This is the first in a two-part series on the benefits of using the Java development and runtime environment for embedded computing. Java, with its “write once, run anywhere” paradigm, is ideal for embedded computing because of its portability, reliability, security, and Internet capabilities. However, Java can present some challenges for embedded-systems developers.
First, speed – Java applications are inherently slower than applications compiled into native machine code and embedded processors are generally less powerful than those found on desktops. There’s no direct memory access and no interrupt handling, two features usually required for developing low-level software to control hardware, and Java can’t easily run in real time, to name only a few of the issues. Despite its limitations, Java can be used effectively for embedded systems. In this article, I share Wind River’s experience in embedded real-time computing to help developers overcome some of the common pitfalls inherent in the Java development environment. Part 2 will help you determine if Java is right for your embedded development project.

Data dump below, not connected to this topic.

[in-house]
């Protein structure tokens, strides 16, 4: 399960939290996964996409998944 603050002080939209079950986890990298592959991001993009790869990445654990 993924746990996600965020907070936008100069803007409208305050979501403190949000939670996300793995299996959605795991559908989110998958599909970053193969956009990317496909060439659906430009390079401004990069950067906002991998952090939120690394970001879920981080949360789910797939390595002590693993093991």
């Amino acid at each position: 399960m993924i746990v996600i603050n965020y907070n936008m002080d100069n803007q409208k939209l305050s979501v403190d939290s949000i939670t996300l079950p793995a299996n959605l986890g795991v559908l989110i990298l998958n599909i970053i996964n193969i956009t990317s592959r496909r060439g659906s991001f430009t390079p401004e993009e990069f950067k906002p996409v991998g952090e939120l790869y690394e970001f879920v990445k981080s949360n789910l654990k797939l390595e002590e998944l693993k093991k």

Java for the Embedded World
Unlike desktop systems, embedded systems use different user interface technologies; have significantly smaller memories and screen sizes; use a wide variety of embedded processors; and have tight constraints on power consumption, user response time, and physical space. The original Java Developer’s Kit (JDK) technology was designed for desktop environments with powerful processors, large disks, and large available memory spaces. Consequently, the full JDK architecture is not suitable for many applications in the embedded world. However, Sun has also introduced versions of the first iteration of Java (JDK 1.1 or Java 1) for the embedded world, namely EmbeddedJava and PersonalJava. The newest iteration, SDK 1.2 and higher (1.3, 1.4) or Java 2, is grouped into three editions, one of which is the Java 2 Micro Edition (J2ME) aimed at the consumer electronics and embedded market. EmbeddedJava, PersonalJava, and J2ME provide standard, platform-independent Java development environments that reduce costs and shrink development cycles for Java applications and applets running on embedded devices.